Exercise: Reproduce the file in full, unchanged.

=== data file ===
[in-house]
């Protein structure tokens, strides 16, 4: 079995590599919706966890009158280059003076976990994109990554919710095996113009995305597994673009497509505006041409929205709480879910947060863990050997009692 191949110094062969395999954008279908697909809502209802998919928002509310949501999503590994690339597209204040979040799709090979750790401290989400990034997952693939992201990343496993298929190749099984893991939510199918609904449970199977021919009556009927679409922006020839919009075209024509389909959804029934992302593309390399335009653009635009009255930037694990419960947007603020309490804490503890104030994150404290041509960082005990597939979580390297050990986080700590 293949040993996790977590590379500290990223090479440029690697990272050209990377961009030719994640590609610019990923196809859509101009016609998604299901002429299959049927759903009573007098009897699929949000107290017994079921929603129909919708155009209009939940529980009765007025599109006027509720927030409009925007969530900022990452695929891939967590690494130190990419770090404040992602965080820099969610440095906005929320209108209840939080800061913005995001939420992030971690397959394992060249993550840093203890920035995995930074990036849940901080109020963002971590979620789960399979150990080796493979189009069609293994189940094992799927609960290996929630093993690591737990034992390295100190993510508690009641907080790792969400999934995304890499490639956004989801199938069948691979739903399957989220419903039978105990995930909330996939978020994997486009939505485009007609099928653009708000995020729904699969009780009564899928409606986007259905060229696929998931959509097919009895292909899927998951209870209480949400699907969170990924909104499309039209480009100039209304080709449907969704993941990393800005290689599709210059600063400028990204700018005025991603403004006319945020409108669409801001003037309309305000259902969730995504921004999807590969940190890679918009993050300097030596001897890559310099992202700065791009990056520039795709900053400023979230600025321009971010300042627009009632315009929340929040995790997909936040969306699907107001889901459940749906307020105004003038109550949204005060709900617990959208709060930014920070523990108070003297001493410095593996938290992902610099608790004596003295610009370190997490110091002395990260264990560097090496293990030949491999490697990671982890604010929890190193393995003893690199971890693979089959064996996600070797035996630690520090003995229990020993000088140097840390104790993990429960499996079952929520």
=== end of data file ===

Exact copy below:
[in-house]
């Protein structure tokens, strides 16, 4: 079995590599919706966890009158280059003076976990994109990554919710095996113009995305597994673009497509505006041409929205709480879910947060863990050997009692 191949110094062969395999954008279908697909809502209802998919928002509310949501999503590994690339597209204040979040799709090979750790401290989400990034997952693939992201990343496993298929190749099984893991939510199918609904449970199977021919009556009927679409922006020839919009075209024509389909959804029934992302593309390399335009653009635009009255930037694990419960947007603020309490804490503890104030994150404290041509960082005990597939979580390297050990986080700590 293949040993996790977590590379500290990223090479440029690697990272050209990377961009030719994640590609610019990923196809859509101009016609998604299901002429299959049927759903009573007098009897699929949000107290017994079921929603129909919708155009209009939940529980009765007025599109006027509720927030409009925007969530900022990452695929891939967590690494130190990419770090404040992602965080820099969610440095906005929320209108209840939080800061913005995001939420992030971690397959394992060249993550840093203890920035995995930074990036849940901080109020963002971590979620789960399979150990080796493979189009069609293994189940094992799927609960290996929630093993690591737990034992390295100190993510508690009641907080790792969400999934995304890499490639956004989801199938069948691979739903399957989220419903039978105990995930909330996939978020994997486009939505485009007609099928653009708000995020729904699969009780009564899928409606986007259905060229696929998931959509097919009895292909899927998951209870209480949400699907969170990924909104499309039209480009100039209304080709449907969704993941990393800005290689599709210059600063400028990204700018005025991603403004006319945020409108669409801001003037309309305000259902969730995504921004999807590969940190890679918009993050300097030596001897890559310099992202700065791009990056520039795709900053400023979230600025321009971010300042627009009632315009929340929040995790997909936040969306699907107001889901459940749906307020105004003038109550949204005060709900617990959208709060930014920070523990108070003297001493410095593996938290992902610099608790004596003295610009370190997490110091002395990260264990560097090496293990030949491999490697990671982890604010929890190193393995003893690199971890693979089959064996996600070797035996630690520090003995229990020993000088140097840390104790993990429960499996079952929520």